'Meet Mothball, the naughtiest wombat in Australia. Bored with her daily routine, Mothball goes in search of shelter and food, creating chaos in the lives of the humans around her.
'Doormats, bins and washing lines are no match for this mischievous marsupial. Between a packed schedule of scratching, sleeping and eating Mothball discovers that with a bit of persistence, humans are quite easily trained!'
Source: Monkey Baa.
This is affiliated with Dr Laurel Cohn's Picture Book Diet because it contains representations of food and/or food practices.
|Food as sense of place||
|Food as social cohesion||
|Food as cultural identity||n/a|
|Food as character identity||
|Food as language||n/a|
'The Children’s Book Council of Australia (CBCA) administers the oldest national prize for children’s literature in Australia. Each year, the CBCA confers “Book of the Year” awards to literature for young people in five categories: Older Readers, Younger Readers, Early Childhood, Picture Books and Information Books. In recent years the Picture Book category has emerged as a highly visible space within which the CBCA can contest discourses of cultural marginalization which construct Australian (‘colonial’) literature as inferior or adjunct to the major Anglophone literary traditions, and children’s literature as lesser than its adult counterpart. The CBCA has moved from asserting its authority by withholding judgment in the award’s early years towards asserting expertise via overtly politicized selections in the twenty-first century. Reading across the CBCA’s selections of picture books allows for insights into wider trends in Australian children’s literature and culture, and suggests a conscious engagement with social as well as literary values on the part of the CBCA in the twenty-first century.'
'This chapter explores how Australian writers and illustrators in the twenty-first century depict the act of mothering in picture books for young children in relation to cooking and serving food. It draws on the idea that children’s texts can be understood as sites of cultural production and reproduction, with social conventions and ideologies embedded in their narrative representations. The analysis is based on a survey of 124 books that were shortlisted for, or won, Children’s Book Council of Australia awards between 2001 and 2013. Of the eighty-seven titles that contain food and have human or anthropomorphised characters, twenty-six (30 percent) contain textual or illustrative references to maternal figures involved in food preparation or provision. Examination of this data set reveals that there is a strong correlation between non-Anglo-Australian maternal figures and home-cooked meals, and a clear link between Anglo-Australian mothers and sugar-rich snacks. The relative paucity of depictions of ethnically unmarked mothers offering more nutritious foods is notable given the cultural expectations of mothers as caretakers of their children’s well-being. At the same time, the linking of non-Anglo-Australian mothers with home-cooked meals can be seen as a means of signifying a cultural authenticity, a closeness to the earth that is differentiated from the normalised Australian culture represented in picture books. This suggests an unintended alignment of mothers preparing and serving meals with “otherness,” which creates a distancing effect between meals that may generally be considered nutritious and the normalised self. I contend there are unexamined, and perhaps unexpected, cultural assumptions about ethnicity, motherhood, and food embedded in contemporary Australian picture books. These have the potential to inscribe a system of beliefs about gender, cultural identity, and food that contributes to readers’ understanding of the world and themselves.'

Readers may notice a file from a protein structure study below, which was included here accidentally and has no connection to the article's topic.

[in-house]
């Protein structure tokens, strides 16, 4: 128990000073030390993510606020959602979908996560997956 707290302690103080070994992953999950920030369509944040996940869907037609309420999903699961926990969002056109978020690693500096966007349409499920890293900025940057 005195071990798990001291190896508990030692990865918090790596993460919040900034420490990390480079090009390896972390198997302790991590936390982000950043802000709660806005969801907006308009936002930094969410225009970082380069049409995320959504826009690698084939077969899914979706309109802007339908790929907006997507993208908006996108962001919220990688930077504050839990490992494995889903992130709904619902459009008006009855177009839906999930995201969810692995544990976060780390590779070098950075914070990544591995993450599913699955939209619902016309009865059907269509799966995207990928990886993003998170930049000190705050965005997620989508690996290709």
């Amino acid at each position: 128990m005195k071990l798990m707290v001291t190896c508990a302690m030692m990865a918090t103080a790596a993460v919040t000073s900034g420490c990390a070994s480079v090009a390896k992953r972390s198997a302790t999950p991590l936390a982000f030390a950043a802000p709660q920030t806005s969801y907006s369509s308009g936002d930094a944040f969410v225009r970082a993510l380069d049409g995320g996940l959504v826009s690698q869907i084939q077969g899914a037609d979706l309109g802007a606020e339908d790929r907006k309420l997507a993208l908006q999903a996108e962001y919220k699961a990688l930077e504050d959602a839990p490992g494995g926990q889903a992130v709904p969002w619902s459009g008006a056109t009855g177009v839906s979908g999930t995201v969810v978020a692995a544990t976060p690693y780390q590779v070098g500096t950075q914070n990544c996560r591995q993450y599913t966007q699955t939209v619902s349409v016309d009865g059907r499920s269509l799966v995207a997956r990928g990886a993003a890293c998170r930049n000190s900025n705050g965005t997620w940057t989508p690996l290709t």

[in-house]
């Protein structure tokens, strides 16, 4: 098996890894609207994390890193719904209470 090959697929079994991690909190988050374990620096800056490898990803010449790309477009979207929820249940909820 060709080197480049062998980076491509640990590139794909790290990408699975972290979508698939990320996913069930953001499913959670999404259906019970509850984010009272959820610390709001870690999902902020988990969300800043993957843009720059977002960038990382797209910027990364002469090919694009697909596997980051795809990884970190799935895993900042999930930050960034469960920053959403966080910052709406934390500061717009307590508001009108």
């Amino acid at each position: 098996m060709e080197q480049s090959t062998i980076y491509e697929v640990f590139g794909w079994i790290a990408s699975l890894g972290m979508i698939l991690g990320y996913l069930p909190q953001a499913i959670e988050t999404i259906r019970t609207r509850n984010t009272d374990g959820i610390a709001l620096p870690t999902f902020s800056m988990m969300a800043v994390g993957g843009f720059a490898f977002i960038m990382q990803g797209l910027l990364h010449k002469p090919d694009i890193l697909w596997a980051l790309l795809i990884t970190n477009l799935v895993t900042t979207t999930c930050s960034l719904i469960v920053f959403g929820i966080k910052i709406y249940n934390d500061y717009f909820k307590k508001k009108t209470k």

'Book apps have developed into a new format for the picture book. Given the crucial role that picture books have played in early childhood education, it seems pertinent to ascertain the ways in which they have been affected by digitisation. In response to concerns regarding a lack of models and design principles within children’s digital publications, this transdisciplinary study attempts to go some way towards addressing the need for more research in this area. The article draws on research into children’s literature and human–computer interaction, analysing a range of digital picture books and arguing that people read ebooks, whereas they use book apps, the latter being far more media-rich and interactive. The article also uncovers ways in which designers can use media-rich interactive features to further children’s engagement with their literature.'
'The academics and the “mummy bloggers” are in furious agreement – reading picture books to children is one of the best things you can do for a child’s development.
It also happens to be, in the opinion of this humble author, one of the best things an adult can do for their own development. A reminder that the greatest joys in life are often the simplest.' (Introduction)